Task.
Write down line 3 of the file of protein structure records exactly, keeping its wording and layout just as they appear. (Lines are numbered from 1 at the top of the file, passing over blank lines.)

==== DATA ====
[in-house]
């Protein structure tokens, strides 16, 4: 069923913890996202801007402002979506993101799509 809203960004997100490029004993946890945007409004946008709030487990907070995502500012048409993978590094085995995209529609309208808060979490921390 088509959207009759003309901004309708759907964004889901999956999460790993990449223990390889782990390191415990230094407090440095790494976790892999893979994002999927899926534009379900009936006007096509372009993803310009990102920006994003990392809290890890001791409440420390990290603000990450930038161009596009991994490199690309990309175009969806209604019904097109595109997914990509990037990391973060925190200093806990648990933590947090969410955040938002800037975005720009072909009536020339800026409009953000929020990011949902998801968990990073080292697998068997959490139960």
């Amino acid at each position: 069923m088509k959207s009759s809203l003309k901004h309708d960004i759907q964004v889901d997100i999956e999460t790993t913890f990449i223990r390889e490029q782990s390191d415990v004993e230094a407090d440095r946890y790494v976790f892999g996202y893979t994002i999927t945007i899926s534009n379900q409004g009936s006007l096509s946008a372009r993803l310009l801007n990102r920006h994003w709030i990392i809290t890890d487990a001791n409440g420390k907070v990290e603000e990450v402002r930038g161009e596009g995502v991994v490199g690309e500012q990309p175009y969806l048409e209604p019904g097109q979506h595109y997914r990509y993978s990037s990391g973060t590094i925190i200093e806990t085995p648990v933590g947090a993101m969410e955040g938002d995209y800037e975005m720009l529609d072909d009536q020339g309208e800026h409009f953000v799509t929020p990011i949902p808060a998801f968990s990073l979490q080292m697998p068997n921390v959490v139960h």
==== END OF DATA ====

């Amino acid at each position: 069923m088509k959207s009759s809203l003309k901004h309708d960004i759907q964004v889901d997100i999956e999460t790993t913890f990449i223990r390889e490029q782990s390191d415990v004993e230094a407090d440095r946890y790494v976790f892999g996202y893979t994002i999927t945007i899926s534009n379900q409004g009936s006007l096509s946008a372009r993803l310009l801007n990102r920006h994003w709030i990392i809290t890890d487990a001791n409440g420390k907070v990290e603000e990450v402002r930038g161009e596009g995502v991994v490199g690309e500012q990309p175009y969806l048409e209604p019904g097109q979506h595109y997914r990509y993978s990037s990391g973060t590094i925190i200093e806990t085995p648990v933590g947090a993101m969410e955040g938002d995209y800037e975005m720009l529609d072909d009536q020339g309208e800026h409009f953000v799509t929020p990011i949902p808060a998801f968990s990073l979490q080292m697998p068997n921390v959490v139960h």